Borbála Dobozy (harpsichord)
Josef Antonin Štěpán (1726-97): Sonata in G major, Op. 3/1
Introduzione - Allegro - Andante non molto - Minuetto - Trio - Polonese
Capriccio (Allegro molto) - Allegro assai
Leopold Koželuch (1747-1818): Sonata in D major, Op. 1/3
Allegro con brio - Poco dosio - Rondeau (Prestissimo)
Georg Anton Benda (1722-1795): Sonata No. 8 in G major.
Allegro - Andante quasi allegretto - Andantino
Ph. E. Bach (1714-1788): 12 Variations on the Melodies of Spanish La Folia, Wq 118/9
Haydn (1732-1809): Sonata in D major Hob. XVI: 37
Allegro con brio - Largo e sostenuto - Finale. Presto ma non troppo
After her weekend course, the artist gives a special concert to the audience of Óbudai Társaskör.
The concert guides us to two important venues of 18th-century music life: Vienna and Berlin. Two Czech masters, Josef Antonin Štěpán and Leopold Koželuch, worked in the imperial city. Georg Anton Benda, who was also born in the Czech Republic, lived for some time in the Prussian capital and became, besides Carl Philipp Emanuel Bach, one of the most prominent representatives of the "sensitive style" developed there. The concert ends with exquisite sonata by Carl Emanuel Bach's great admirer, Haydn.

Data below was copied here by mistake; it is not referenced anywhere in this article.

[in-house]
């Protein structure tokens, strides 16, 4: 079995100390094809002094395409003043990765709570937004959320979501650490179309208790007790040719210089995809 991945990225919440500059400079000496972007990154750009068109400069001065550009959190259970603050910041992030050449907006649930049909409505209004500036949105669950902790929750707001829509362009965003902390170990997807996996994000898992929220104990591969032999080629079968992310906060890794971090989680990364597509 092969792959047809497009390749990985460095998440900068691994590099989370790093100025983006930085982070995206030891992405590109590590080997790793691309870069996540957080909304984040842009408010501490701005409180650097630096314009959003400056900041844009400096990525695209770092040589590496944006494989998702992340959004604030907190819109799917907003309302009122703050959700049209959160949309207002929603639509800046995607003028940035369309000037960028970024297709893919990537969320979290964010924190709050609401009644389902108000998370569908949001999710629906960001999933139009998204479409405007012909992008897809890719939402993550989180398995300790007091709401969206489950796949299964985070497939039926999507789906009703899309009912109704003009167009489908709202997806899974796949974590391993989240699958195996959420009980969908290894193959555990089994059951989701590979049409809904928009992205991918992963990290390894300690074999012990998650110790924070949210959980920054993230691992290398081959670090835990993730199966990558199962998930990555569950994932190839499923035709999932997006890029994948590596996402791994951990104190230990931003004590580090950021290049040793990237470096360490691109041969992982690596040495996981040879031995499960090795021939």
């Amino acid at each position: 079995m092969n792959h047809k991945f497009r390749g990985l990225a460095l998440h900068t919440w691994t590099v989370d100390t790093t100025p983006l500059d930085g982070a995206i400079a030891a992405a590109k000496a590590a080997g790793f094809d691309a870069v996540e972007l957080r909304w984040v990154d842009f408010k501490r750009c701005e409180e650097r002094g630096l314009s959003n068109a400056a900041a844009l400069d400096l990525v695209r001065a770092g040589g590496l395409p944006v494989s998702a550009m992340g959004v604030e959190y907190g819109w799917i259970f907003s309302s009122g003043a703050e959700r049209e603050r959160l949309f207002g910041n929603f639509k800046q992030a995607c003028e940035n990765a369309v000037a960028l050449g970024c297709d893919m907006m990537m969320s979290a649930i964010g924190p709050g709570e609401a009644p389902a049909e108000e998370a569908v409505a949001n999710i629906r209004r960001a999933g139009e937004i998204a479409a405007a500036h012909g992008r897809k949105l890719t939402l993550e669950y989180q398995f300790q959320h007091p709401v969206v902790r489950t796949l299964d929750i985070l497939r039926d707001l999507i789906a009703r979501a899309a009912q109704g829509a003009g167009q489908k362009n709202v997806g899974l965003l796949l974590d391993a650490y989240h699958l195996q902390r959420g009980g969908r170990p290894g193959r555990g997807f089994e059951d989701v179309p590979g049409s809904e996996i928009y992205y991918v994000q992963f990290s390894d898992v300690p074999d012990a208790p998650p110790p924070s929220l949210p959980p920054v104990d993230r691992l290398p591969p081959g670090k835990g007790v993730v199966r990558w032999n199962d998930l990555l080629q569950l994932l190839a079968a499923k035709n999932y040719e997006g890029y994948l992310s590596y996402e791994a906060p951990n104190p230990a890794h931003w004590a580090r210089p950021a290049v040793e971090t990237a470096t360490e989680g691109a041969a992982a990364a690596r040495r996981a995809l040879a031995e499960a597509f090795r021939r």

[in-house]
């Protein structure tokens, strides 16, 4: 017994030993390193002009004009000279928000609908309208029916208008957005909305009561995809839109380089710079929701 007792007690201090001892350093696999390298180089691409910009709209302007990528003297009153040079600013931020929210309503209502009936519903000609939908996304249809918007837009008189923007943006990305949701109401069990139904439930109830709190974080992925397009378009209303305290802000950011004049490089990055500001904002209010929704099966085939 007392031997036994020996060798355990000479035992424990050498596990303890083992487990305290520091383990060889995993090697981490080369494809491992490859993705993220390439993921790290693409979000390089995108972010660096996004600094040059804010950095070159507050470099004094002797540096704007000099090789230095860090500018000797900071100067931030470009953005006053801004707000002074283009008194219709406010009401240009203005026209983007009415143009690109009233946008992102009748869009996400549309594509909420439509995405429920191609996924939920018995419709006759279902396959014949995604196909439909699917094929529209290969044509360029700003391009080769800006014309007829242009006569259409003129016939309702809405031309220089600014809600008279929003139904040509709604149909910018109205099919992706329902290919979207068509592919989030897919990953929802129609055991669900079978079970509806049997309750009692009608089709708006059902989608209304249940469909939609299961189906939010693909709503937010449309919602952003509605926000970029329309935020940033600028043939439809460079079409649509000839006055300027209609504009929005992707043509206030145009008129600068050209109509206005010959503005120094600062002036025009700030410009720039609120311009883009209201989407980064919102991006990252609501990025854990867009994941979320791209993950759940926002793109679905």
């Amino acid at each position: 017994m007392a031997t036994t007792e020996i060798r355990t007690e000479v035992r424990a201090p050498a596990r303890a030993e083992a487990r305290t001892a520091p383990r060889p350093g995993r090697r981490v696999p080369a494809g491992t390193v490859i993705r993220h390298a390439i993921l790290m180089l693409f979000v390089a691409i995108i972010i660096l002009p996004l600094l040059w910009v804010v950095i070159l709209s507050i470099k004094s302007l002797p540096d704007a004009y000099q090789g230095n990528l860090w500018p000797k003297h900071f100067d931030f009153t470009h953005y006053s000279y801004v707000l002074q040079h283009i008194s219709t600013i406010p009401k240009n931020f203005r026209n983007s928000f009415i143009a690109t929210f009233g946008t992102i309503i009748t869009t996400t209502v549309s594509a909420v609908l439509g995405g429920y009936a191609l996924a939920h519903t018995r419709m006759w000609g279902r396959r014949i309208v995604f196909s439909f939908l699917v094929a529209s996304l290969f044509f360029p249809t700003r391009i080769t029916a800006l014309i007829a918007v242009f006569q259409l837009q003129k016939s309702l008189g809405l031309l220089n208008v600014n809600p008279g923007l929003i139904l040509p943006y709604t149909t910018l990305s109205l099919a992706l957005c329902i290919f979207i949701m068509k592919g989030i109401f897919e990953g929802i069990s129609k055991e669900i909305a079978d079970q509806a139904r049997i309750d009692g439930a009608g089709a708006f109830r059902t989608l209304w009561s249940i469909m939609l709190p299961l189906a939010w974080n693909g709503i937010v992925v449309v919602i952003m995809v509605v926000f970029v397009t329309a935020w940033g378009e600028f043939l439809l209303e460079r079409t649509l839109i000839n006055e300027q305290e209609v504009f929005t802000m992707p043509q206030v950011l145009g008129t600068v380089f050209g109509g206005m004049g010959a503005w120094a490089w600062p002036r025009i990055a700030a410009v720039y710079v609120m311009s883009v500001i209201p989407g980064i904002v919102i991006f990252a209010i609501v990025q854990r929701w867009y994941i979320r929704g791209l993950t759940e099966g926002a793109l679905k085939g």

What program are you preparing for your January concert? What pieces and musicians do you bring to the stage?
“I'm preparing for a solo evening right now, with no collaborators. The concert focuses on rarely heard, or never played, yet significant Czech masters. I regret that the great Czech composers of the 17th and 18th centuries are almost completely unknown to Hungarian music lovers, often even to musicians, so whenever I can, I play their pieces. I often play compositions by Georg Anton Benda, the subject of my doctoral dissertation, but I also really like Josef Antonin Štěpán. So far I have only performed Leopold Koželuch outside of Hungary. All three masters were highly acclaimed in their days: Benda was Mozart's favorite composer, Štěpán is considered an important precursor to the classics, but he is not known, and Koželuch became famous in Europe at an early age.”
The concert will be preceded by a two-day harpsichord course. Who will benefit from this opportunity? Are the lessons open to the public?
"The course will be public, anyone can listen. For active participants, I look forward to those who are already playing the harpsichord at a higher level and have serious plans with this instrument. Such a course can always bring new inspiration and impulses. Incidentally, I also encourage my students to attend masterclasses outside of Hungary, and every semester I invite guest professors to the Academy of Music to help young people to learn about various musical approaches and ways of thinking. Such experiences can greatly contribute to the development of one's own style and individual voice later on."
Interview by Zsófia Hózsa for the winter 2019/2020 edition of Gramofon.
Tickets: 1600 Ft, Senior and Student tickets: 800 Ft